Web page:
A Review of Neverwhere by Neil Gaiman

Richard Mayhew is an unassuming man, good looking in his own right, with a steady job and a beautiful, if not a bit domineering, fiance. At the point we meet Richard he has started questioning his life and his future. Jessica may be beautiful but she’s all too formal and cares more about appearances than real substance and her life is lived circling the art gallery and her job there.

One evening, on their way to a diner with her boss, they come across a small small woman who appears to be hurt. Jessica wants to ignore who she believes to be a homeless person but Richard can’t. He is determined to help this young lady. He picks her up but the woman doesn’t want to go to a hospital. The only thing he can think of is to take her back to his apartment and nurse her back to health. Jessica is furious and goes on their previous engagement with her boss.

Later, Jessica calls and leaves several voicemails, the final saying she is done with him and is calling off their engagement. After, the woman, called Door, finally recovers, Richard’s life is turned upside down. He is no longer recognized in London Above and is quickly catapulted into an adventure in London Below, a gritty underworld that he did not previously knew existed.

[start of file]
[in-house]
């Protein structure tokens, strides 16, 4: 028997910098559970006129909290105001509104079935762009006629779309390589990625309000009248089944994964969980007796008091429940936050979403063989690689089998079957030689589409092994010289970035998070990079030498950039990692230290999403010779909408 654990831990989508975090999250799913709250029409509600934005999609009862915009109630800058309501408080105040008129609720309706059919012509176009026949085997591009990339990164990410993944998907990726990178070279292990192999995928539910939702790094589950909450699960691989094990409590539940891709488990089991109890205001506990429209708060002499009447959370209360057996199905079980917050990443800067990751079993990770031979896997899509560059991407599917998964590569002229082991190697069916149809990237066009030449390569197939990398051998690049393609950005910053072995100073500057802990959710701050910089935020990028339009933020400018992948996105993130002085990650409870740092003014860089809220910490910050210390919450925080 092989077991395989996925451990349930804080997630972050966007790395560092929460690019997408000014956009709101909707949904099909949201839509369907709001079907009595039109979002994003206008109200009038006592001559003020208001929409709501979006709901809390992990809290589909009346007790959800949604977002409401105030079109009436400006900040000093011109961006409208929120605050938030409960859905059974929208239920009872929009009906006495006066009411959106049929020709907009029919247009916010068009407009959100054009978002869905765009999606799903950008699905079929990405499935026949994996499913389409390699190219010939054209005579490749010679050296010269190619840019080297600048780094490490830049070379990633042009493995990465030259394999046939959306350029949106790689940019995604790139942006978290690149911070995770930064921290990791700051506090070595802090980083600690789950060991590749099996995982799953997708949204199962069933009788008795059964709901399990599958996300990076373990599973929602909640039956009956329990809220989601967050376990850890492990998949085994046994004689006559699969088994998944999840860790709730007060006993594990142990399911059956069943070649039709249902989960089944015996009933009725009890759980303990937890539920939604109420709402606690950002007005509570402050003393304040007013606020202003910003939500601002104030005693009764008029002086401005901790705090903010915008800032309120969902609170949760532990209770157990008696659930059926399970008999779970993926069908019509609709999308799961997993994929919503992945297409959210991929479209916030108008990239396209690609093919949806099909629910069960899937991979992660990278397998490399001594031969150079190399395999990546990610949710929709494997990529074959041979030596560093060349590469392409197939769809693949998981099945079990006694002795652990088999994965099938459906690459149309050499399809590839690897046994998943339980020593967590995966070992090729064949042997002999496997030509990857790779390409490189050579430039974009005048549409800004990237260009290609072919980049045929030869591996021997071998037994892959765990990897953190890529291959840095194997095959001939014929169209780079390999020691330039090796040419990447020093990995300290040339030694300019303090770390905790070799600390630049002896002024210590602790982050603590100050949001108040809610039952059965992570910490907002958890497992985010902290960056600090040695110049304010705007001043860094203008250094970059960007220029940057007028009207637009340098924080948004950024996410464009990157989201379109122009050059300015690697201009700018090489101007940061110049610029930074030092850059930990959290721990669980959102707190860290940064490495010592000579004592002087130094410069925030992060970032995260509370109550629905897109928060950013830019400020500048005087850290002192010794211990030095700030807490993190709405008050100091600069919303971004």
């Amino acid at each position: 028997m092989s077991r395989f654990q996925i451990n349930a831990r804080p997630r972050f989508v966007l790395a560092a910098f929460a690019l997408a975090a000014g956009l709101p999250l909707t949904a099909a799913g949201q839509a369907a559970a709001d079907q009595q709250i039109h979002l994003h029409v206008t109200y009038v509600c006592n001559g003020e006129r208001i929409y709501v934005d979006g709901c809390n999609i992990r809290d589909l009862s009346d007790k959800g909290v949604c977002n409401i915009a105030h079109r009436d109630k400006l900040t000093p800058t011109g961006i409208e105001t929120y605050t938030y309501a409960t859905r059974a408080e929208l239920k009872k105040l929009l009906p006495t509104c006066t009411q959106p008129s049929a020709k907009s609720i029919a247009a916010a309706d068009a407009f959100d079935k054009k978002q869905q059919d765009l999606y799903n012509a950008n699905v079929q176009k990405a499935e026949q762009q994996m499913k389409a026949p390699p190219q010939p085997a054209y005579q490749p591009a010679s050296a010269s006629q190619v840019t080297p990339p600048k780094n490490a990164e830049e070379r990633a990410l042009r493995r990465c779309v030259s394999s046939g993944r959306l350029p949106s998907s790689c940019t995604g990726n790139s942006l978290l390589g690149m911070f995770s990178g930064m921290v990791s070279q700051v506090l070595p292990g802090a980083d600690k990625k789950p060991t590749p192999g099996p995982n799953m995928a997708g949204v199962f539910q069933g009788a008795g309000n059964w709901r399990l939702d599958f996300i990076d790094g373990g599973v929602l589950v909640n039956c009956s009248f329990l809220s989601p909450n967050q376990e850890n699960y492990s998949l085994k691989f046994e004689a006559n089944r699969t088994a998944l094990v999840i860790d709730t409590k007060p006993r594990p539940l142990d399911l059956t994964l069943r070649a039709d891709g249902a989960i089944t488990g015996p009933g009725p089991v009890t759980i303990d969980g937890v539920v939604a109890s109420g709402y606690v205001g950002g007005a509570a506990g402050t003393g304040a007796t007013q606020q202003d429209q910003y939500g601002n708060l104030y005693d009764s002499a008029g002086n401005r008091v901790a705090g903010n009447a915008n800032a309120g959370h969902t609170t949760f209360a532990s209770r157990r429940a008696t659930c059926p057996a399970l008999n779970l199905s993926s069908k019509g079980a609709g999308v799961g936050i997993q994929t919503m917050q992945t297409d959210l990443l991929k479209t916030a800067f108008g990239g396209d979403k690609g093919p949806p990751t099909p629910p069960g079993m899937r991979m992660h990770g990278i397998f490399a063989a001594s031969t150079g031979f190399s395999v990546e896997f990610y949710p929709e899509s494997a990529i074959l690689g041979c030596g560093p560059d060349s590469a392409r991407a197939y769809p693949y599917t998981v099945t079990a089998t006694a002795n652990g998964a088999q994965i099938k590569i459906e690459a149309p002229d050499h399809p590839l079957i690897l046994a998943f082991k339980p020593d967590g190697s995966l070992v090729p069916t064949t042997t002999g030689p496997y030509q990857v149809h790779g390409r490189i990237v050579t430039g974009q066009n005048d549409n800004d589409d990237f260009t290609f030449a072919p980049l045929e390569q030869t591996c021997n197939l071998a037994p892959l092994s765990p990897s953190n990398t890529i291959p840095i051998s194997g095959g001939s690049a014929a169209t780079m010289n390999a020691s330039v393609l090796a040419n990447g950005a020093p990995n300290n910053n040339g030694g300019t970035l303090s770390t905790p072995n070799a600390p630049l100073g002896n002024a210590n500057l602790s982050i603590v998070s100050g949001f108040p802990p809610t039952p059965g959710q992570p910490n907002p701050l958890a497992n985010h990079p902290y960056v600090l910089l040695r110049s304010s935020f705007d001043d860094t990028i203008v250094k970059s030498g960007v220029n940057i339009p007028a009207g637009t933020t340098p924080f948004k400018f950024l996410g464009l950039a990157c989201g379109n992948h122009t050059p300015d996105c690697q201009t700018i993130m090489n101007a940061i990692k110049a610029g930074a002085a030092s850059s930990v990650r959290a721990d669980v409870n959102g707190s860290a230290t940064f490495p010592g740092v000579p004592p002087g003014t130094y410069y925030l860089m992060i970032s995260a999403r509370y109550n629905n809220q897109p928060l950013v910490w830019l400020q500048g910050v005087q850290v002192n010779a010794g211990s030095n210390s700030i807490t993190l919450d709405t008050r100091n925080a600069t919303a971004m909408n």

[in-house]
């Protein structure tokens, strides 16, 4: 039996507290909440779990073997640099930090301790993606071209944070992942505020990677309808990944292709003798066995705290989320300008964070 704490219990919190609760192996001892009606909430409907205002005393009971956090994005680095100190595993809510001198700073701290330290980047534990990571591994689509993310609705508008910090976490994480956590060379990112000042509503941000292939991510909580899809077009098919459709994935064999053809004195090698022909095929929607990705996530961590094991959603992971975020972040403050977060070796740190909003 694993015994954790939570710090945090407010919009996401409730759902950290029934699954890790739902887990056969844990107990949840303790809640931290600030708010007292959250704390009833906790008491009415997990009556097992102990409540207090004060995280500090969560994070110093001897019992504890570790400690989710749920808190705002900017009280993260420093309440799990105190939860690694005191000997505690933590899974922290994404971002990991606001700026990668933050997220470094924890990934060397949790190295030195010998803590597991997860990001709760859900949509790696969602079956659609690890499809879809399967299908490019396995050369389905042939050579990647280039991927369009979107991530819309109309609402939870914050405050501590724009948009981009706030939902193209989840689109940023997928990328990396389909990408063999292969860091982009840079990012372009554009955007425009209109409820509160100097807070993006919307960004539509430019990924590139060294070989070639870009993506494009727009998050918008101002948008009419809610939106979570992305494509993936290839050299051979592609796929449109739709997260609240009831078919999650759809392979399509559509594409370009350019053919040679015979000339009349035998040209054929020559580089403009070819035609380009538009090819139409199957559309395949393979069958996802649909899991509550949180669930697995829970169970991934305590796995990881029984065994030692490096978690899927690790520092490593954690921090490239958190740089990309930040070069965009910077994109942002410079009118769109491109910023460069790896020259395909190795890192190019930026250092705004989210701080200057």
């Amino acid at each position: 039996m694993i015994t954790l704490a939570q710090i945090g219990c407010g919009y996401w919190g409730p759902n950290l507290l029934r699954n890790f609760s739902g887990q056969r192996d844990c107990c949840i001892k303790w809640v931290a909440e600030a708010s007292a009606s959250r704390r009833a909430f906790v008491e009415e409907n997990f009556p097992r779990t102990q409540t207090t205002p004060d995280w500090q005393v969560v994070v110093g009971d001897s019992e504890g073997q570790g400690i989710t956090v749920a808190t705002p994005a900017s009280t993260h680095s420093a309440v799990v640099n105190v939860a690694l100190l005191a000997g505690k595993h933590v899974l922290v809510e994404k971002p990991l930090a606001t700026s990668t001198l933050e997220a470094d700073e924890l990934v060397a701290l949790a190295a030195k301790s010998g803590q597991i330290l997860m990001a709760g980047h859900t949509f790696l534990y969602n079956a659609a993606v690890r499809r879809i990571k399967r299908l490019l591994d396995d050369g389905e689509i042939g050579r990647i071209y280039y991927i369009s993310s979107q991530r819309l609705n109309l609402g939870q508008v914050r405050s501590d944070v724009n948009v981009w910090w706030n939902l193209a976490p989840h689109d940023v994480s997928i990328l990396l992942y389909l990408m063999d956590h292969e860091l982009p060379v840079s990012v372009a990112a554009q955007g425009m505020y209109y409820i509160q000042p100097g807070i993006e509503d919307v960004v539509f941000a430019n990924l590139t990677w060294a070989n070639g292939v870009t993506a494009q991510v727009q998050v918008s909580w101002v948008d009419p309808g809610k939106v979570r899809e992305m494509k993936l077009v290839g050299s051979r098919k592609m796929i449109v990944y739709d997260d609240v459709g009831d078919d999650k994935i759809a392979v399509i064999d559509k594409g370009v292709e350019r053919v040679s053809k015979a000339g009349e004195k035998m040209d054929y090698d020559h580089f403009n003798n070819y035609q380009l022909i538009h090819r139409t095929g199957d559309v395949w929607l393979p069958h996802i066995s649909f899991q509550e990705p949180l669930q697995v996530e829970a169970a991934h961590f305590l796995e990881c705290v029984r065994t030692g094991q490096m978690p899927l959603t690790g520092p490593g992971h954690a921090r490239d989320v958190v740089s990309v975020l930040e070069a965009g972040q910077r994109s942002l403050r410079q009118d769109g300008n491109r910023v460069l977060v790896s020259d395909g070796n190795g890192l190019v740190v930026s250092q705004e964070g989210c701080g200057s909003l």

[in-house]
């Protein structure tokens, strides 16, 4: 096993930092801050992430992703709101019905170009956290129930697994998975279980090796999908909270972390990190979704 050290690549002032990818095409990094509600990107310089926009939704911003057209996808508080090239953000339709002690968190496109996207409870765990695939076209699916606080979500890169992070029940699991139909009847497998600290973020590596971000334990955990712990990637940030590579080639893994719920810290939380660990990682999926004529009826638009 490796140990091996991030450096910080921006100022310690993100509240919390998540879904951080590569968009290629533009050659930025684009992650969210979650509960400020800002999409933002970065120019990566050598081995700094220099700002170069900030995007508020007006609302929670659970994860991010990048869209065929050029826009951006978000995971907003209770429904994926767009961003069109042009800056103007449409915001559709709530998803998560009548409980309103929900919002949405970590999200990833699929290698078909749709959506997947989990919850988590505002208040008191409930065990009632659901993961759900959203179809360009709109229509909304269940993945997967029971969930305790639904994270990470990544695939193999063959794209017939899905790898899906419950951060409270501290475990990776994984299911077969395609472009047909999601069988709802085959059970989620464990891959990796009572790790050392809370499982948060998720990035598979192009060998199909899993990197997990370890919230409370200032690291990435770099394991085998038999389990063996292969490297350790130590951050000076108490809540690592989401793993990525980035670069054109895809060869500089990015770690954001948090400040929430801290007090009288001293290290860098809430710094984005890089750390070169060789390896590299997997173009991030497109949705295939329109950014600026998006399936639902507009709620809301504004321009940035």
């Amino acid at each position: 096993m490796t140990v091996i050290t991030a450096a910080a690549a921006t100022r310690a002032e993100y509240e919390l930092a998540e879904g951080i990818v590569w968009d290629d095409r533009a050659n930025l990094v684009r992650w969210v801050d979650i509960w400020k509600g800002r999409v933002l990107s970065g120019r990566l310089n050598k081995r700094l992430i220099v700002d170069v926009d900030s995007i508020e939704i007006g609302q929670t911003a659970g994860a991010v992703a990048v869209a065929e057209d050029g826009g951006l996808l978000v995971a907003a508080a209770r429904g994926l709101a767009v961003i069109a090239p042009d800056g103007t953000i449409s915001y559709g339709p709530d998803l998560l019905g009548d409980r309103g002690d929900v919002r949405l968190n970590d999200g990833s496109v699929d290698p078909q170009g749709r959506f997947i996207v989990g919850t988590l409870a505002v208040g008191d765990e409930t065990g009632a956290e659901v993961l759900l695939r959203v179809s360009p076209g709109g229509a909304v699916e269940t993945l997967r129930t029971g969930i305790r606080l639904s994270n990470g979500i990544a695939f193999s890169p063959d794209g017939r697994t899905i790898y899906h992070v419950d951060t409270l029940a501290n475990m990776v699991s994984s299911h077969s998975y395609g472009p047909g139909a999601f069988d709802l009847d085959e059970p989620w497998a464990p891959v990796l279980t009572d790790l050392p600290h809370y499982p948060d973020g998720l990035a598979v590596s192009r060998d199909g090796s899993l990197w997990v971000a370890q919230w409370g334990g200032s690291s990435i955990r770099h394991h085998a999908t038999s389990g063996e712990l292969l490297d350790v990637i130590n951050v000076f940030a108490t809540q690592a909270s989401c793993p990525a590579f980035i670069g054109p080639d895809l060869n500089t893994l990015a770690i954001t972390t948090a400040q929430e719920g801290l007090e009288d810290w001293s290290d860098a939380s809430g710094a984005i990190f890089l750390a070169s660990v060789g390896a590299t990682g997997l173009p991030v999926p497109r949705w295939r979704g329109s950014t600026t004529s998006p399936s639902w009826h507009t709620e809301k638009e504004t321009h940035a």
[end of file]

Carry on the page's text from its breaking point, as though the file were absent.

The best way for me to describe this story without giving anything away is The Wizard of Oz meets Alice in Wonderland. It is a bizarre new world with interesting characters so different from our own. Richard is kind of a weak minded individual, but despite that he is incredibly loveable. He is very caring, even putting himself in danger for those he calls friends. I found myself quickly developing a literary crush on him and wishing for only the best for him and the other cast of characters. This is a book that draws you in from page one because of the richly detailed world Gaiman has woven and the events that transpire.

The only thing bad I have to say about this book is the ending. I did like it but found it far too abrupt and it left me yearning for more. It could’ve used some kind of epilogue that gave some follow up, either that or I’m desperate for a sequel. I would give this book a solid 5 out of 5. I’m very excited to read more of Gaiman’s works.


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